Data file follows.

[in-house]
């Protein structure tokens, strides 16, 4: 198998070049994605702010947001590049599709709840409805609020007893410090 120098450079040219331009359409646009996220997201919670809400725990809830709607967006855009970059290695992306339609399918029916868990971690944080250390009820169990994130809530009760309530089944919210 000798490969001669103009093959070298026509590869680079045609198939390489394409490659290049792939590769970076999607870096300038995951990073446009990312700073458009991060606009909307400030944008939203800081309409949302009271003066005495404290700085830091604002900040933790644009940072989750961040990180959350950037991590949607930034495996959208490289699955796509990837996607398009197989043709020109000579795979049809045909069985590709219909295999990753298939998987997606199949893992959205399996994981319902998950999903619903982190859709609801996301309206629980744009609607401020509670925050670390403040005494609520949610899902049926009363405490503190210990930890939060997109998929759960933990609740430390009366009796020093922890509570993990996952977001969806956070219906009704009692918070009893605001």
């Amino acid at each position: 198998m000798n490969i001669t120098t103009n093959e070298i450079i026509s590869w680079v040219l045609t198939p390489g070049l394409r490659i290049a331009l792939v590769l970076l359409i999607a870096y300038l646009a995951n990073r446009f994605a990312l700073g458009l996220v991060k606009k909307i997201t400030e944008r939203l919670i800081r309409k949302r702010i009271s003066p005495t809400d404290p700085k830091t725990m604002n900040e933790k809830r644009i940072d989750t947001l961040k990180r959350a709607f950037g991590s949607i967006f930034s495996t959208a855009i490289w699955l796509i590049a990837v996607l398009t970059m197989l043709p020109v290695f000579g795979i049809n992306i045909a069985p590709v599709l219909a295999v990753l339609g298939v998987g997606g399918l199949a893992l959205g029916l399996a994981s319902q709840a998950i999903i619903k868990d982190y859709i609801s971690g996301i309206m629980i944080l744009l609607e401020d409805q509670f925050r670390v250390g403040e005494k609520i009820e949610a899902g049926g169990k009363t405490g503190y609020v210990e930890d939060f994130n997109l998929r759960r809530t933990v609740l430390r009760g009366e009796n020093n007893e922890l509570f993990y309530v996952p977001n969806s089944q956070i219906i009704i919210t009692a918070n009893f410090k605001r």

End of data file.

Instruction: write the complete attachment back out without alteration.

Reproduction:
[in-house]
């Protein structure tokens, strides 16, 4: 198998070049994605702010947001590049599709709840409805609020007893410090 120098450079040219331009359409646009996220997201919670809400725990809830709607967006855009970059290695992306339609399918029916868990971690944080250390009820169990994130809530009760309530089944919210 000798490969001669103009093959070298026509590869680079045609198939390489394409490659290049792939590769970076999607870096300038995951990073446009990312700073458009991060606009909307400030944008939203800081309409949302009271003066005495404290700085830091604002900040933790644009940072989750961040990180959350950037991590949607930034495996959208490289699955796509990837996607398009197989043709020109000579795979049809045909069985590709219909295999990753298939998987997606199949893992959205399996994981319902998950999903619903982190859709609801996301309206629980744009609607401020509670925050670390403040005494609520949610899902049926009363405490503190210990930890939060997109998929759960933990609740430390009366009796020093922890509570993990996952977001969806956070219906009704009692918070009893605001």
């Amino acid at each position: 198998m000798n490969i001669t120098t103009n093959e070298i450079i026509s590869w680079v040219l045609t198939p390489g070049l394409r490659i290049a331009l792939v590769l970076l359409i999607a870096y300038l646009a995951n990073r446009f994605a990312l700073g458009l996220v991060k606009k909307i997201t400030e944008r939203l919670i800081r309409k949302r702010i009271s003066p005495t809400d404290p700085k830091t725990m604002n900040e933790k809830r644009i940072d989750t947001l961040k990180r959350a709607f950037g991590s949607i967006f930034s495996t959208a855009i490289w699955l796509i590049a990837v996607l398009t970059m197989l043709p020109v290695f000579g795979i049809n992306i045909a069985p590709v599709l219909a295999v990753l339609g298939v998987g997606g399918l199949a893992l959205g029916l399996a994981s319902q709840a998950i999903i619903k868990d982190y859709i609801s971690g996301i309206m629980i944080l744009l609607e401020d409805q509670f925050r670390v250390g403040e005494k609520i009820e949610a899902g049926g169990k009363t405490g503190y609020v210990e930890d939060f994130n997109l998929r759960r809530t933990v609740l430390r009760g009366e009796n020093n007893e922890l509570f993990y309530v996952p977001n969806s089944q956070i219906i009704i919210t009692a918070n009893f410090k605001r």